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by Anonymousreply 42November 23, 2021 8:59 AM

Goddamnit I screwed up the formatting.

by Anonymousreply 43November 23, 2021 9:01 AM

oh FFS r42 no one on here gives a fuck about girlhood

by Anonymousreply 44November 23, 2021 9:02 AM

In 2 other threads people are being exceptionally nice to me, R44. You have rebalanced the DL universe.

by Anonymousreply 45November 23, 2021 9:13 AM

I enjoyed "DMZ Colony" by Don Mee Choi a lot.

by Anonymousreply 46November 23, 2021 9:15 AM

R37 Like every other art in the U.S., wealthy have colonized it and jealously guard it like little golems. That's why we have so many poets and most of them are hot garbage.

by Anonymousreply 47November 23, 2021 9:35 AM

[quote] so many poets and most of them are hot garbage.

Are you talking about me? Gazed-upon but unread.

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by Anonymousreply 48November 23, 2021 9:39 AM

Reginald Dwayne Betts. Inner city Baltimore. In prison for car jacking at 16. Became a poet. Got out. Went to Yale Law School. Became editor of NY Times poetry mag. A free thinker.

Temptation of the Rope

The link between us all is tragedy, & these so many years later, I am thinking about him,

all of twenty & gay & more free than any of us might ever be,

& this is one way of telling the story, another one is aphorism or threat: blood on my knife or blood on my dick,

which is to say that surviving that young & beautiful and willing to walk every day as if wearing sequins meant believing that there is always something worth risking doom.

There is no reason for me to think of him now, especially with the football player’s hanging body eclipsing another prison cell,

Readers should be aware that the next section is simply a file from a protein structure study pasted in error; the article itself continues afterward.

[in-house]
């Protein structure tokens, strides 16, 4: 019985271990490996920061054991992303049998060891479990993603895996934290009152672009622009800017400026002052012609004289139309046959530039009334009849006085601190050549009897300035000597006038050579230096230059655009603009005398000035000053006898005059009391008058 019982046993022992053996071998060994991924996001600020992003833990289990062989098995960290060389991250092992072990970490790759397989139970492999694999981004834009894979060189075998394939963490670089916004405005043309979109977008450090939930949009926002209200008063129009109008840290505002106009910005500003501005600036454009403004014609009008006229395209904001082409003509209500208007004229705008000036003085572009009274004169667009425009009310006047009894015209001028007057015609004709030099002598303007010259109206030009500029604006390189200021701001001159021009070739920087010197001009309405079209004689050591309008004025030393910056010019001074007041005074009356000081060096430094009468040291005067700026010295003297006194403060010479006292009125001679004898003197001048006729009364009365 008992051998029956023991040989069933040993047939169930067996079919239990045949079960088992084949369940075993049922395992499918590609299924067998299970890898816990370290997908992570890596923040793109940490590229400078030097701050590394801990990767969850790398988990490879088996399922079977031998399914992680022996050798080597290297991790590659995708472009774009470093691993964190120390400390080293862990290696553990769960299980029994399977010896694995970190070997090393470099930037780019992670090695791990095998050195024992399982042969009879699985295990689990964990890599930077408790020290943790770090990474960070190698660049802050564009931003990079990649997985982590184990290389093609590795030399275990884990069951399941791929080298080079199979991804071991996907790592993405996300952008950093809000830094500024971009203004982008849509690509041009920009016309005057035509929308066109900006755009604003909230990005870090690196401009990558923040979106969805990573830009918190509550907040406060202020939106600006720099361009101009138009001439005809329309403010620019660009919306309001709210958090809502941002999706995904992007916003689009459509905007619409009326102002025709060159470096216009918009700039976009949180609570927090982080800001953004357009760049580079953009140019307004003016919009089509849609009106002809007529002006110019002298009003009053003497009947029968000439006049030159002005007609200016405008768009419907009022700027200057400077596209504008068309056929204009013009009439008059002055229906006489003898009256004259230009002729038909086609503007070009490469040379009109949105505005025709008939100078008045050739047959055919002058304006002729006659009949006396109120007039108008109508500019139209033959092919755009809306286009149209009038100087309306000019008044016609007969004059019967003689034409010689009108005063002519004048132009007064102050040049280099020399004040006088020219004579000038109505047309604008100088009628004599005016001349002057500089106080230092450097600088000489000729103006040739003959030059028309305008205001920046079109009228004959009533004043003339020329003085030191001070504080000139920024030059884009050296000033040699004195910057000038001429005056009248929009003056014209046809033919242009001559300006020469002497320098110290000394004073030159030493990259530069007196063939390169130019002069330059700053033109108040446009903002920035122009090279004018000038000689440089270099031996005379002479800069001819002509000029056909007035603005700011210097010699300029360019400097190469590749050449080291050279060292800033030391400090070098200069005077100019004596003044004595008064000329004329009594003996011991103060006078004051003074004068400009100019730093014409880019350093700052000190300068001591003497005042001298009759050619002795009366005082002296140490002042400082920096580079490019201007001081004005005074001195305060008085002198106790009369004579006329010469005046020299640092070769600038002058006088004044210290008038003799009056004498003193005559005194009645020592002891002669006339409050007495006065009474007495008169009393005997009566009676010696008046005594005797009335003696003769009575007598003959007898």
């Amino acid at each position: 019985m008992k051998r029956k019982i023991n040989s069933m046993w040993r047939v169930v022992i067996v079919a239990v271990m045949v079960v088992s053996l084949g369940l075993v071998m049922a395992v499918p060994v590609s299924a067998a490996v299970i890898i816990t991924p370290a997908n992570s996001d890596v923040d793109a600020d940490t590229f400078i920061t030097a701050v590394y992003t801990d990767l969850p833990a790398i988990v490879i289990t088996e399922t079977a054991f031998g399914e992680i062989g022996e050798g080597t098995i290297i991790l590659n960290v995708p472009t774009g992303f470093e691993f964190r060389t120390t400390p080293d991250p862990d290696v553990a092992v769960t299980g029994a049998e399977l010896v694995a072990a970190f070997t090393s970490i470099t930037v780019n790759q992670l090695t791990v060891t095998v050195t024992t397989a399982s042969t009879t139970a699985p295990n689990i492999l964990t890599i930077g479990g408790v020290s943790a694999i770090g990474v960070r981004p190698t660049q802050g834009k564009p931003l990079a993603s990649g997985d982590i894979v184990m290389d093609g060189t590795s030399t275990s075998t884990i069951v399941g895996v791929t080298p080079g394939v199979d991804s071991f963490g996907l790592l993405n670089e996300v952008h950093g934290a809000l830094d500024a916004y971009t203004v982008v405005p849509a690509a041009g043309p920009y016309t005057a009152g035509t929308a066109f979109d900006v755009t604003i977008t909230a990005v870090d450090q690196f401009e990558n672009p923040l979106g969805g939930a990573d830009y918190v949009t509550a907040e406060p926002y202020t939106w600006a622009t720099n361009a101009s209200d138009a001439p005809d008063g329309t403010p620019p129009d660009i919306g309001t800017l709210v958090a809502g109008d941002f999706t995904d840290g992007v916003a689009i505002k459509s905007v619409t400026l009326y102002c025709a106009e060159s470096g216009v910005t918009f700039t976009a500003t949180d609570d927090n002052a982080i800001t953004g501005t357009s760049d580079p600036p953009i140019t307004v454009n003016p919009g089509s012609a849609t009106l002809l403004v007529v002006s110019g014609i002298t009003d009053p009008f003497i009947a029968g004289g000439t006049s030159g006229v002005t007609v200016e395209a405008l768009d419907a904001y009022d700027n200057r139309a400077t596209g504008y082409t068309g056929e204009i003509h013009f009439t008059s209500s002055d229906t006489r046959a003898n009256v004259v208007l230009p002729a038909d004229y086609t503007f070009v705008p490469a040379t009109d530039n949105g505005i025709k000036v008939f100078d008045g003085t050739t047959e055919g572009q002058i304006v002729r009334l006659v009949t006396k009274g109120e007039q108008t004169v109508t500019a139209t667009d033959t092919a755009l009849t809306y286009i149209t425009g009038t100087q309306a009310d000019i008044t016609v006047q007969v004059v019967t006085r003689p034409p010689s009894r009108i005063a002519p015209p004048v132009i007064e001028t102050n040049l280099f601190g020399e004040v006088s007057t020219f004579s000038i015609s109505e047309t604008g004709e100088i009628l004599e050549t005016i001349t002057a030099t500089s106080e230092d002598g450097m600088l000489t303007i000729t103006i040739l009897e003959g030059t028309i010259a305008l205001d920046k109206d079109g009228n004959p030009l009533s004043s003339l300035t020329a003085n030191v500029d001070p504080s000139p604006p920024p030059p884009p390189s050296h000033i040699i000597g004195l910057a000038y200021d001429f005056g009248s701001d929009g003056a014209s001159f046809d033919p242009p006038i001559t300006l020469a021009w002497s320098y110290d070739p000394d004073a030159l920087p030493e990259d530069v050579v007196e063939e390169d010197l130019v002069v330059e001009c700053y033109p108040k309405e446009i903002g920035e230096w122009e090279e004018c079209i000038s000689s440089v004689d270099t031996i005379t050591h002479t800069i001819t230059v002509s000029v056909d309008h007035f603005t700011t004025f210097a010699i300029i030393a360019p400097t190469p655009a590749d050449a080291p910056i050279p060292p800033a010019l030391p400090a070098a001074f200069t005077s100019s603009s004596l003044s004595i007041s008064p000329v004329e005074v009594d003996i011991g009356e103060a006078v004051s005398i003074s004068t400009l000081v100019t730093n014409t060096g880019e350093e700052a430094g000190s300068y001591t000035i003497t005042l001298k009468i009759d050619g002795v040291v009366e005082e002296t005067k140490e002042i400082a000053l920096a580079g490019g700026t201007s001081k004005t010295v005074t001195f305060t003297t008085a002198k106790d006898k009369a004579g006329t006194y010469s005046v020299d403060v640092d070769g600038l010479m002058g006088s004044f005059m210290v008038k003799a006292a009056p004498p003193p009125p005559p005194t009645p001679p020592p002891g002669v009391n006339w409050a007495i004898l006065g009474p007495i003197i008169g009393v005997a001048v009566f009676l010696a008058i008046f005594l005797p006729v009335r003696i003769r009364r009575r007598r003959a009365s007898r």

except, maybe the kid whose name I can’t remember but walk I can, had mastered something the dead man’s singing legs could never,

how not to abandon the body’s weight, & how to make the body expand, to balloon, to keep becoming, until even the danger could not swallow you.

One day I watched him, full of fear for my own fragility & wondered how he dared own so much of himself, openly.

For all I know every minute in those cells was safe for the kid whose name I cannot recall.

But how can a man ever be safe like that, when you are so beautiful the straight ones believe it & want to talk to you as if they love you

and want you to dare them to believe some things in this world must be far too lovely to ever be broken.

by Anonymousreply 49November 23, 2021 2:05 PM

R5, he's my favorite, too. He inspired one of the best moments in the Simpsons, in the episode where Bart sells his soul for a comic book:

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by Anonymousreply 50November 23, 2021 2:13 PM

Gorgeous Ross Gay. From his "Poem of Unabashed Gratitude"

jutting its beak, turning a circle, and flashing, again, the ruddy bombast of its breast

by which I knew upon waking it was telling me in no uncertain terms

to bellow forth the tubas and sousaphones, the whole rusty brass band of gratitude not quite dormant in my belly— it said so in a human voice, “Bellow forth”— and who among us could ignore such odd and precise counsel?

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by Anonymousreply 51November 23, 2021 2:13 PM

Poetry and short stories as popular genres really suffered from the fall of the magazine era, much in the same way that pop music suffered when radio stations switched to all talk formats.

by Anonymousreply 52November 23, 2021 4:52 PM

Poetry is dead.

It died with TS Eliot (who was a childless virgin).

by Anonymousreply 53November 23, 2021 8:17 PM

The Wasteland is overrated.

by Anonymousreply 54November 23, 2021 8:19 PM

Jewel had the last great collection of poetry.

by Anonymousreply 55November 23, 2021 8:33 PM

[quote] The Wasteland is overrated.

And it's overlong.